Philip Fairbanks: You also listed “Fight Club” as an influence. Okay, everybody saw it. Just like “Pulp Fiction,” everybody saw it, few understood it. It’s about waking up from the consensus trance that branding and marketing tactics causes which is leading us into consumer fascism. But you already knew that (vide BSP). How many more movies like “Fight Club” before they (the masses) figure it out?

Shane Watson: “Fight Club” is one of those few movies (“The Doors,” “12 Monkeys,” “THX-1138,” etc.) that gets better with each viewing. The subtle things you pick up each time around make you realize just how much thought went into it. You don’t realize just how surreal, bizarre, and psychedelic marketing and advertising are until you step back from it all and take a really good look. You’ve seen commercials a million times. 999,999 of those times you just let it go by. That one time you really stop and think and look hard you realize just how strange (and potentially evil) it all is.

Philip Fairbanks: You mentioned “lucid dreaming” and “bombardment of media.” Oh yes, oh yes… It’s called hyperreality, and you have accurately portrayed some of the reality of it, through hypertext. Howard Bloom’s theory of transubstantiation posits that inventions affect us externally as well as spiritually, by altering the way we perceive and think about things, they alter everything down to our dreams. Yes, that is what’s happening, but most people haven’t had time in the past decade to figure that out. You mean in 1994 not everybody in the world had an email address and cellphone? Hey, maybe that’s when it started changing real real fast.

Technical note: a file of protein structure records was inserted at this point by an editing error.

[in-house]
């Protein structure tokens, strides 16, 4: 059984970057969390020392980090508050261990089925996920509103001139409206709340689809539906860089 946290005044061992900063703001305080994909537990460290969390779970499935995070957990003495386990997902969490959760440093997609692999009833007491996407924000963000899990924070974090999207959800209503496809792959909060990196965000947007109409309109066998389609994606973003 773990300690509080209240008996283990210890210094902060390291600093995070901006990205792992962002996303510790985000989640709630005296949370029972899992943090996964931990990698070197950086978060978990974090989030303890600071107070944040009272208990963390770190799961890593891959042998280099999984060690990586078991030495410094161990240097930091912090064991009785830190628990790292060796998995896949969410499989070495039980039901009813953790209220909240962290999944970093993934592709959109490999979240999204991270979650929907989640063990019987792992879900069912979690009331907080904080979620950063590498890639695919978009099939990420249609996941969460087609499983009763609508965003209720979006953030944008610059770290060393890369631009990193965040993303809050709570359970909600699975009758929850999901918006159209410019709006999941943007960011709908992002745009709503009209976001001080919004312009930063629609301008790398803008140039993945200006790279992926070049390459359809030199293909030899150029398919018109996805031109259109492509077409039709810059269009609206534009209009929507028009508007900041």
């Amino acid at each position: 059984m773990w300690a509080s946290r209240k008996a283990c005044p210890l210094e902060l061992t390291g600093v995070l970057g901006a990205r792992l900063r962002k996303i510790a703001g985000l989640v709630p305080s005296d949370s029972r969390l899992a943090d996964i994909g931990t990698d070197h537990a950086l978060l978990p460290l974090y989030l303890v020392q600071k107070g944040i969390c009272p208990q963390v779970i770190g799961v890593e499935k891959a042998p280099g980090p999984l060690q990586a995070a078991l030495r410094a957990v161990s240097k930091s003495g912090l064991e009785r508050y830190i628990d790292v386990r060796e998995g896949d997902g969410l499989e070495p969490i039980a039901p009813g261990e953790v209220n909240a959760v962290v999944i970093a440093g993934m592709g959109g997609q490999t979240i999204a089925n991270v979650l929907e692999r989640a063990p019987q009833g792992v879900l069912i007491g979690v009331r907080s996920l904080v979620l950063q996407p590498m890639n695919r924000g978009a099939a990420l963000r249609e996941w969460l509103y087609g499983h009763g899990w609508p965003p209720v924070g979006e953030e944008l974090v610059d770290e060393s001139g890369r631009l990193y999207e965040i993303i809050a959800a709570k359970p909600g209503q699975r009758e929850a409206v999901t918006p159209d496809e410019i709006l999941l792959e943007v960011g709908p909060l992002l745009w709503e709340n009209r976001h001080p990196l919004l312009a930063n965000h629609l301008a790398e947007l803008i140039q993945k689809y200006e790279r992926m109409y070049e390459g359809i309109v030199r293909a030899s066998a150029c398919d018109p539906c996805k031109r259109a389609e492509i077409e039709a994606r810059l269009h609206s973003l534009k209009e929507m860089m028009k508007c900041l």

Shane Watson: In 1994 I did indeed have an e-mail address. The internet felt so much more underground and forbidden then. I remember gopher and archie. I remember feeling almost like I had hacked into something I wasn’t necessarily supposed to be seeing. I remember spending one summer night being up all night with my cousin Trey, listening to Ween’s “Chocolate and Cheese” album and getting on the internet for the first time. I have that very night locked away so perfectly in memory. It was surreal. I dig that mental postcard up sometimes. I actually had an e-mail address earlier than that, even. I ran a Commodore 64 BBS system here in Phoenix at age 14. Indeed, I was a geek before being a geek was cool. There are a couple old Commie 64 references in the BSP, including a nod to one of my favorite C64 games of all time.

Philip Fairbanks: Next BSP influence: conspiracy theories. Ok, don’t get me started, because I know them ALL, and believe none of them, because if you read enough conspiracy literature it’s obvious that no one KNOWS anything and that any fool can write a textbook as long as America looks like the good guys. Conspiracy theories abound now in the cyberculture scene. interest in them has swiftly risen. Tech TV has a regular series on them and there was a humorous program, “Conspiracy Zone,” that ran on TNN for a while. Of course, with the deconstruction of media and the exposure of scandal after scandal, lie after lie the search for something closer to the truth, plus all the X-Files related junk obviously has created a strange hunger for this sort of esoteric knowledge. What’s your take on conspiracy culture? What are the factors in this sudden rise and can anything be believed? Also what conspiracy theories do you subscribe to?